Cover image for The sinking of the Vasa : a shipwreck of titanic proportions
Title:
The sinking of the Vasa : a shipwreck of titanic proportions

Shipwreck of titanic proportions
Title:
The sinking of the Vasa : a shipwreck of titanic proportions
Edition:
First edition.
Publisher Info:
New York : GodwinBooks, Henry Holt and Company, 2018.
Physical Description:
1 volume (unpaged) : color illustrations ; 31 cm
Abstract:
Describes the building of the mighty Swedish warship, the Vasa, how it sank not even a mile out of the harbor, the subsequent investigation, and how it was brought to the surface and restored more than three hundred years later. "Ten billowing sails, sixty-four bronze cannons, hundreds of sailors...one tragic voyage. Discover the story of the warship Vasa."--back cover.
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J 359.32 FREE New or Popluar Book Juv Nonfiction
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Summary

Summary

In full sail with flags flying, the mighty warship capsized and began to sink. This is the saga of the great Swedish warship, the Vasa. Built to be the crown jewel of the Swedish Navy, the Vasa capsized not a mile into her maiden voyage in 1628--a tragedy resulting in many deaths and great loss. But who was to blame? Award-winning author Russell Freedman explores the history of this ship, and her resurrection from the seas in 1961. William Low's gorgeous illustrations bring this story to life.Godwin Books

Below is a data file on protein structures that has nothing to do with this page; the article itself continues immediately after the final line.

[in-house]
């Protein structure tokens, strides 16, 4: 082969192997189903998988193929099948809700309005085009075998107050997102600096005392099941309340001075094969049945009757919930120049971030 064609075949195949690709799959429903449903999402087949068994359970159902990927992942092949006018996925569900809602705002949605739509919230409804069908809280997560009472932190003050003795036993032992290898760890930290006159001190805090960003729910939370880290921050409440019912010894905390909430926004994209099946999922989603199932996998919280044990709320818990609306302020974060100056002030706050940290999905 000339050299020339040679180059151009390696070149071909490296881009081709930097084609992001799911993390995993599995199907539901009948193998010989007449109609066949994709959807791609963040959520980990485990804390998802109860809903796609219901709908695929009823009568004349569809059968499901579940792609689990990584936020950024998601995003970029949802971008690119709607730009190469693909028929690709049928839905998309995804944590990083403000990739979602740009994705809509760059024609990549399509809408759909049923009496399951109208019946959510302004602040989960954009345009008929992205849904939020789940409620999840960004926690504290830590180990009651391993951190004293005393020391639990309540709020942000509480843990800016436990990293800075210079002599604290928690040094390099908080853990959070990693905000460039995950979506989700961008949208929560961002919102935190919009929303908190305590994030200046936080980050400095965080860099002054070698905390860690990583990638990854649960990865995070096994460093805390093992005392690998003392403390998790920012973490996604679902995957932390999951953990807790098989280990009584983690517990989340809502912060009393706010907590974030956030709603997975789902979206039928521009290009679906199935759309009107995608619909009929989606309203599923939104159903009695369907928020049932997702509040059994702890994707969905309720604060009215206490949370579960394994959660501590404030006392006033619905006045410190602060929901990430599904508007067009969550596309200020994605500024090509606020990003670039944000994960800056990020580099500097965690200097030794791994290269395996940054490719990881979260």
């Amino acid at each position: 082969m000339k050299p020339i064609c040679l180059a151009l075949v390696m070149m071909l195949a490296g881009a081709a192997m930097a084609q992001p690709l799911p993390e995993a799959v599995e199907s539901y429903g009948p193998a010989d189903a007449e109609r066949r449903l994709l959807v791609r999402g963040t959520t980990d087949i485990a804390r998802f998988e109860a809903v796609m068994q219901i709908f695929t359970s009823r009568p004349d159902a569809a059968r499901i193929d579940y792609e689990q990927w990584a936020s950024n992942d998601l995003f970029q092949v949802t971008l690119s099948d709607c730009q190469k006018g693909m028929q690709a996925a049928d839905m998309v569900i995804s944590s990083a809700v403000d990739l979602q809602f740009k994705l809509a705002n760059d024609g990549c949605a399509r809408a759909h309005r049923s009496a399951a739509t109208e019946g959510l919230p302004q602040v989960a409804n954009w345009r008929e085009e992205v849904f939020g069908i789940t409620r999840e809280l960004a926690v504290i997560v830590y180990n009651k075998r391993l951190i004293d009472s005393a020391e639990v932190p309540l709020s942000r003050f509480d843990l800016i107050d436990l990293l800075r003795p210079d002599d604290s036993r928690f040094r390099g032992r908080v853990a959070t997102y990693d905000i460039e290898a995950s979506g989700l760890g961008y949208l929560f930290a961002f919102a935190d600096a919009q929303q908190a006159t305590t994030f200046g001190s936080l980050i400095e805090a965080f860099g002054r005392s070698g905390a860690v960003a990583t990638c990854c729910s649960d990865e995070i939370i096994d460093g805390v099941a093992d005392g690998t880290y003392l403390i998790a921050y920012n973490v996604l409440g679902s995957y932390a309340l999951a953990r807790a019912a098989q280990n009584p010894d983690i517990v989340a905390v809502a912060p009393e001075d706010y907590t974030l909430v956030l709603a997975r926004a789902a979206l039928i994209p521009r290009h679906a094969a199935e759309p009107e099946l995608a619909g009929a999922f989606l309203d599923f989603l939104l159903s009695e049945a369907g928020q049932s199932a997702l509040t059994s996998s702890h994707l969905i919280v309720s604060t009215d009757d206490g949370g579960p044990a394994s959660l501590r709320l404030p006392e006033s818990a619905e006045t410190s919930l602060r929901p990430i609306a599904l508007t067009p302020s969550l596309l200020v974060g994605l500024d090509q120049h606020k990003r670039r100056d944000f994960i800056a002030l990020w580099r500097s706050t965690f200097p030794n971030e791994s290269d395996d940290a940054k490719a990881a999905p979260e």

Author Notes

Russell Freedman was born in San Francisco, California on October 11, 1929. He received a bachelor's degree in English from the University of California, Berkeley in 1951. After college, he served in the U.S. Counter Intelligence Corps during the Korean War. After his military service, he became a reporter and editor with the Associated Press. In 1956, he took a position at the advertising agency J. Walter Thompson in New York, where he did publicity writing for television. In 1965, he became a full-time writer.

His first book, Teenagers Who Made History, was published in 1961. He went on to publish more than 60 nonfiction titles for young readers including Immigrant Kids, Cowboys of the Old West, Indian Chiefs, Martha Graham: A Dancer's Life, Confucius: The Golden Rule, Because They Marched: The People's Campaign for Voting Rights That Changed America, Vietnam: A History of the War, and The Sinking of the Vasa. He received the Newbery Medal for Lincoln: A Photobiography and three Newbery Honors for Eleanor Roosevelt: A Life of Discovery, The Wright Brothers: How They Invented the Airplane, and The Voice That Challenged a Nation: Marian Anderson and the Struggle for Equal Rights. He also received the Regina Medal, the May Hill Arbuthnot Lecture Award, the Orbis Pictus Award, the Sibert Medal, a Sibert Honor, the Laura Ingalls Wilder Medal, and the National Humanities Medal. He died on March 16, 2018 at the age of 88.

(Bowker Author Biography)


Reviews 3

School Library Journal Review